THE IMPACT OF HEALTHCARE WORKERS’ EXPOSURE TO MOBBING BEHAVIOR ON ATTITUDES TOWARDS VIOLENCE AT WORK


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Kaya E., Başkaya E., Cerit K., Kızılırmak Tatu M.

EUROASIA JOURNAL OF SOCIAL SCIENCES & HUMANITIES, vol.8, no.4, pp.59-67, 2021 (Peer-Reviewed Journal)

  • Publication Type: Article / Article
  • Volume: 8 Issue: 4
  • Publication Date: 2021
  • Doi Number: 10.38064/eurssh.234
  • Journal Name: EUROASIA JOURNAL OF SOCIAL SCIENCES & HUMANITIES
  • Journal Indexes: Index Copernicus
  • Page Numbers: pp.59-67

Abstract

Objective: This study was conducted to determine the effect of mobbing behaviors of health workers at work on attitudes towards violence.

Materials and Methods: The study included 75 health care workers who are working in the two different public hospitals. Data were collected between March and April 2016. A three-section questionnaire was used in the data collection. In the first section was contained the demographic characteristics of the participants. Other sections were “Workplace Psychologically Violent Behaviors (WPVB)" scale developed by Yıldırım and Yıldırım (2007) and "Adults’ Attitudes Scale Toward Violence Scale (AASTVS)" developed by Gür et al. (2016).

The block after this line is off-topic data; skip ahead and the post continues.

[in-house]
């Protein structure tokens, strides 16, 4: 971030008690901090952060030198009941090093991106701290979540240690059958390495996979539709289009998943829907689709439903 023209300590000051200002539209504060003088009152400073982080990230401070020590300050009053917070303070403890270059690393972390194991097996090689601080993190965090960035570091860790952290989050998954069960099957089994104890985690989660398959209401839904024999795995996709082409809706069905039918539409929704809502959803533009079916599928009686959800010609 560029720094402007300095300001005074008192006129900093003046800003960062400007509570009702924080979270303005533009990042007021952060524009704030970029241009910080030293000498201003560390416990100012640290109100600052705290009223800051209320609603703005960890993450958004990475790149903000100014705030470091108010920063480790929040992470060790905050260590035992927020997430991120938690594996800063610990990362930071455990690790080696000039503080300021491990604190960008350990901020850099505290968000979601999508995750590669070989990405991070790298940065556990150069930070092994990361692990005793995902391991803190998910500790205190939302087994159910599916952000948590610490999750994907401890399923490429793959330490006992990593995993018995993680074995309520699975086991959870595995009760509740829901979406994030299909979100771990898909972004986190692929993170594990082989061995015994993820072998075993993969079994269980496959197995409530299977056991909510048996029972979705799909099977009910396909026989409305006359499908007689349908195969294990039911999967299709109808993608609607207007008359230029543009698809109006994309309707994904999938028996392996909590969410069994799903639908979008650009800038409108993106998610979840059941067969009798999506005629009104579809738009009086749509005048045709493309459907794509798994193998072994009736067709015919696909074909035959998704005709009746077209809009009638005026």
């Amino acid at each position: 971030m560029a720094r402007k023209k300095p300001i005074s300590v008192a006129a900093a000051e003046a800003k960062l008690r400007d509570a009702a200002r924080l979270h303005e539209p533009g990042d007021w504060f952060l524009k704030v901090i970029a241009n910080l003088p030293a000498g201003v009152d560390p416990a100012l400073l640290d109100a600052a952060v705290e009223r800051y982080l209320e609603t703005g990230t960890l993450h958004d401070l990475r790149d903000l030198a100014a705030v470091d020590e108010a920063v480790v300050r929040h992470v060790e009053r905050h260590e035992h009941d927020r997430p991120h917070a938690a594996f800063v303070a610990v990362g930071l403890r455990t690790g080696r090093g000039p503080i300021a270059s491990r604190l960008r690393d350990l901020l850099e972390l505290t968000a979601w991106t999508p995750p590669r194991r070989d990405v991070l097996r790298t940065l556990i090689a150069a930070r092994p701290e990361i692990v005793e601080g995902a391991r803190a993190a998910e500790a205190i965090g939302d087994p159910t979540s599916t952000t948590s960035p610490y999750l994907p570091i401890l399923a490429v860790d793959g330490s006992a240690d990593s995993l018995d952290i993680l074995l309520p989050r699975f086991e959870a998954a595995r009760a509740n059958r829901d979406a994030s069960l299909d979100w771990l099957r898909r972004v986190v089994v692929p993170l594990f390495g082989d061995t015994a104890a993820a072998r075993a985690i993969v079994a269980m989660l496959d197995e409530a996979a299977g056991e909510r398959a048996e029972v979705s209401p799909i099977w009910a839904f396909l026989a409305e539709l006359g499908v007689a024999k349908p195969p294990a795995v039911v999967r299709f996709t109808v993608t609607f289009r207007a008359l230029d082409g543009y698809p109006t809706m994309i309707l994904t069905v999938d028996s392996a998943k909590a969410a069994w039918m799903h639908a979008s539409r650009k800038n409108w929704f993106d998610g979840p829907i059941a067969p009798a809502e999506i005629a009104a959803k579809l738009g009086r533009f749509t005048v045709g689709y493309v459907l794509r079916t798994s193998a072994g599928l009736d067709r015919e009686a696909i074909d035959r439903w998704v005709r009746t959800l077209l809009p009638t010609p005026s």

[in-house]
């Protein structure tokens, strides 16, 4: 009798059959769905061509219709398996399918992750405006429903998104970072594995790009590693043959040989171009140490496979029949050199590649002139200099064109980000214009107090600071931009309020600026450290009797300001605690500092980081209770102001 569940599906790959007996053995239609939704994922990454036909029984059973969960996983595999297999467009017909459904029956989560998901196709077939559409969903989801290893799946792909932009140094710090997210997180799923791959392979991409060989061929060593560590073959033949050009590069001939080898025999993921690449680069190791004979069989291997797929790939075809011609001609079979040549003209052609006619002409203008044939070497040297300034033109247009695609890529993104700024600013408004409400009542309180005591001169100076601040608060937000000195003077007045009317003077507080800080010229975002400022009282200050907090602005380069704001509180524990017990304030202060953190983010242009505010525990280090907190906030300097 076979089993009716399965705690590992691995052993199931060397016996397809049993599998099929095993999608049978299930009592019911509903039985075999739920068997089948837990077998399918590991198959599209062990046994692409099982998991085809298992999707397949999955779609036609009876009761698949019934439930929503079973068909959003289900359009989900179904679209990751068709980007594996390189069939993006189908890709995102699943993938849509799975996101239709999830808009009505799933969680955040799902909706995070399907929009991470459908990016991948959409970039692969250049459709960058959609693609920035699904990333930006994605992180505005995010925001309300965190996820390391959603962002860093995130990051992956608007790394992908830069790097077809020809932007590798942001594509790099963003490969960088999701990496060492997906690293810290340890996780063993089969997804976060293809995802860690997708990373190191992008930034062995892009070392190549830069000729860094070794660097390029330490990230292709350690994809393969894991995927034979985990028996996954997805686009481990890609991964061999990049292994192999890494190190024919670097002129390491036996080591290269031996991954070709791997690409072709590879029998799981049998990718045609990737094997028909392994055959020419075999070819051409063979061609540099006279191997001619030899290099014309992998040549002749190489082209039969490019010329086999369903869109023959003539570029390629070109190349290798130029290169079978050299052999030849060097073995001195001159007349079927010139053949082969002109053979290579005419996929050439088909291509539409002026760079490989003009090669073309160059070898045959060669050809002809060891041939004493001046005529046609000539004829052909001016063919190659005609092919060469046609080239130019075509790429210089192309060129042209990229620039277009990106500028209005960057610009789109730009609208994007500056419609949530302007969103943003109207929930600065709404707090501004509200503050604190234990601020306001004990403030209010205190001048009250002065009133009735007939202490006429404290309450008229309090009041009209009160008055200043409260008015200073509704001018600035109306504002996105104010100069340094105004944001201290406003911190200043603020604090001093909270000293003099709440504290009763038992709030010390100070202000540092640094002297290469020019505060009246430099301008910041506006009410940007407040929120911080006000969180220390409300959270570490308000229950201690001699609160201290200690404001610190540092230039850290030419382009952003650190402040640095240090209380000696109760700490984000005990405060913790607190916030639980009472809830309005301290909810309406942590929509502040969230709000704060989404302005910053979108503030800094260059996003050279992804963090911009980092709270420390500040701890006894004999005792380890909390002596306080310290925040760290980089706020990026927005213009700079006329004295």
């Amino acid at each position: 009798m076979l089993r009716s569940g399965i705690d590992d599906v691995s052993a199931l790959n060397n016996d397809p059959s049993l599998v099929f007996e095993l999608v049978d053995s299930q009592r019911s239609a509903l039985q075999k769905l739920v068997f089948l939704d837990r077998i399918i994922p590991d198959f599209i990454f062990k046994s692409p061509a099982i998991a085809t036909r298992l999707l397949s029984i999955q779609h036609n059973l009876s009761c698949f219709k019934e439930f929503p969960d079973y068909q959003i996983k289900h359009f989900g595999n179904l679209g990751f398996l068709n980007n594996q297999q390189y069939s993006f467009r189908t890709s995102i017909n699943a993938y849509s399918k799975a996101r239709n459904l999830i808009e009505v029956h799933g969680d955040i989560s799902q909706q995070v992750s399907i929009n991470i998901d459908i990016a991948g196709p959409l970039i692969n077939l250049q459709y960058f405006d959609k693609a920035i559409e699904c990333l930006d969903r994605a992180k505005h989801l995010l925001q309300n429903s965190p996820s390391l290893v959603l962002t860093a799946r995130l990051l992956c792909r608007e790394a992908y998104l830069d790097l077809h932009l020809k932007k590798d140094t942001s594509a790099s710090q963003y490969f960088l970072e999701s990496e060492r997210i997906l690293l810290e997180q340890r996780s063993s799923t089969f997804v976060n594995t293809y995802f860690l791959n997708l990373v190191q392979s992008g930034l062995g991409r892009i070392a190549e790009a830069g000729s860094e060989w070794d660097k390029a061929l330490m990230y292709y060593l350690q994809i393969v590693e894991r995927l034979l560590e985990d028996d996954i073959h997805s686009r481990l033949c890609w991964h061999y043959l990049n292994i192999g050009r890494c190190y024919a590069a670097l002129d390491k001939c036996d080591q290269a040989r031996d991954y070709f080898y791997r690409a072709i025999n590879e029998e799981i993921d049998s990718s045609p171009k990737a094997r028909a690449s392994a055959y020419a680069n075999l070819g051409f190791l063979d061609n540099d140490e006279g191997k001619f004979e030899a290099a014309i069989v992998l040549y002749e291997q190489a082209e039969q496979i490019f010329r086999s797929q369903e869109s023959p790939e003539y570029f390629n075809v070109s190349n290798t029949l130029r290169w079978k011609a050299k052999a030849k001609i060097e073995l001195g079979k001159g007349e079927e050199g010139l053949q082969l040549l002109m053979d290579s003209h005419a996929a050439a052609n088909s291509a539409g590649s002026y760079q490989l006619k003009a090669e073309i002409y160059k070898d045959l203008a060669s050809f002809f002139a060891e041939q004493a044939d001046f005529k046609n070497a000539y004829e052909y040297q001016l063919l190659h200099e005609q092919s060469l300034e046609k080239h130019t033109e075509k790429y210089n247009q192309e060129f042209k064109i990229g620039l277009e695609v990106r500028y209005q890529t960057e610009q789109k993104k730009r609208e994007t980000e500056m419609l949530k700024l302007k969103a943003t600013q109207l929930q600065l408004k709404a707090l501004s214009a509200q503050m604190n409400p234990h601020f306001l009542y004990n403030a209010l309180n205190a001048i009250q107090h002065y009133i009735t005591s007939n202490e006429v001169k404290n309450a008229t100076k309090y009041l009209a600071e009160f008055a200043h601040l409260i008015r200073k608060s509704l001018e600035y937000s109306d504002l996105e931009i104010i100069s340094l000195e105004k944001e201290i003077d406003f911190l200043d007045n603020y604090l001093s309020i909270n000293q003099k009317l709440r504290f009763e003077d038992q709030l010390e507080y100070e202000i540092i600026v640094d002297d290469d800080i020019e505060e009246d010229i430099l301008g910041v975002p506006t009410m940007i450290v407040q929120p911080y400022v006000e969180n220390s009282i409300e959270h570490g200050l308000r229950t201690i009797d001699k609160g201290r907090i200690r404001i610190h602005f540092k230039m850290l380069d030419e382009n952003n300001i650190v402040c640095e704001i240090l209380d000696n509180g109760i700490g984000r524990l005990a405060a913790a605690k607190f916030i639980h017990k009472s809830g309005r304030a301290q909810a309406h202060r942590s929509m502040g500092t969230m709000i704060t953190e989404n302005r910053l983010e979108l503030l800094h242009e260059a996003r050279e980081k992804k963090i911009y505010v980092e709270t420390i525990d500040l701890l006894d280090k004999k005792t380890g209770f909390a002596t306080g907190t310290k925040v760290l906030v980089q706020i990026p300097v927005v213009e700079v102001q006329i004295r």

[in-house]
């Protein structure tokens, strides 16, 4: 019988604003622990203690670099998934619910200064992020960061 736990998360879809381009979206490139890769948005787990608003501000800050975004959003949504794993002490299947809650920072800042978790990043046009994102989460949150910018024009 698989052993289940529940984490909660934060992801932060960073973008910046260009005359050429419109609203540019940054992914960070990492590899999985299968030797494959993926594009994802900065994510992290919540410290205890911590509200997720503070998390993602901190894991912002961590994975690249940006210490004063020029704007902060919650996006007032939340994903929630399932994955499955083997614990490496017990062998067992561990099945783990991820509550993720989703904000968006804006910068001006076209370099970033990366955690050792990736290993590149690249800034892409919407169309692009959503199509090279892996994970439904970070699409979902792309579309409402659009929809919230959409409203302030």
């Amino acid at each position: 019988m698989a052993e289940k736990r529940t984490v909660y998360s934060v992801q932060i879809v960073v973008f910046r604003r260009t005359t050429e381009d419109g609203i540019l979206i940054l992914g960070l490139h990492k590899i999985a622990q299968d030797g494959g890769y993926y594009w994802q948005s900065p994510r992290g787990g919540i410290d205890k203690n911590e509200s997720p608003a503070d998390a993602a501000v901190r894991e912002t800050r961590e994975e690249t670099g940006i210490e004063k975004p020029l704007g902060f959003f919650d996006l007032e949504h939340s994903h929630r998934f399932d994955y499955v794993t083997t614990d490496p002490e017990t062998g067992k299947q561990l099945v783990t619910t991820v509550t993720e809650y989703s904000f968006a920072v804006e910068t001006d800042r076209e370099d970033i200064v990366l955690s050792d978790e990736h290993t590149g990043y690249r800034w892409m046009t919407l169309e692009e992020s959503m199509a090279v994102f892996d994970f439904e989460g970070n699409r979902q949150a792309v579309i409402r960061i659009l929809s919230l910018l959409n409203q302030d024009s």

Results: 82,7% of the participants in the research had one or more encountered workplace mobbing behavior from one or multiple times in the last 12 months. The most encountered mobbing behaviors of participants, respectively; attack on professional status (79%), attack on personality (76%), individual’s isolation from work (64%) and other negative behaviors (27%) were found. It is determined to be satisfied with the work of the participants medium level (2.58±1,1). In addition, when the participants have problems in their departmants, they stated that they receive support from 50.7% of the first-level manager, 46.7% of co-workers to solve.

Conclusion: In this research, it is determined to participants are exposed to workplace psychological violence situations between attitudes towards violence were positive and moderately strong relationship (r = 0.447; p< 0.000) and the exposure to mobbing behavior an impact of 20% on attitudes towards violence.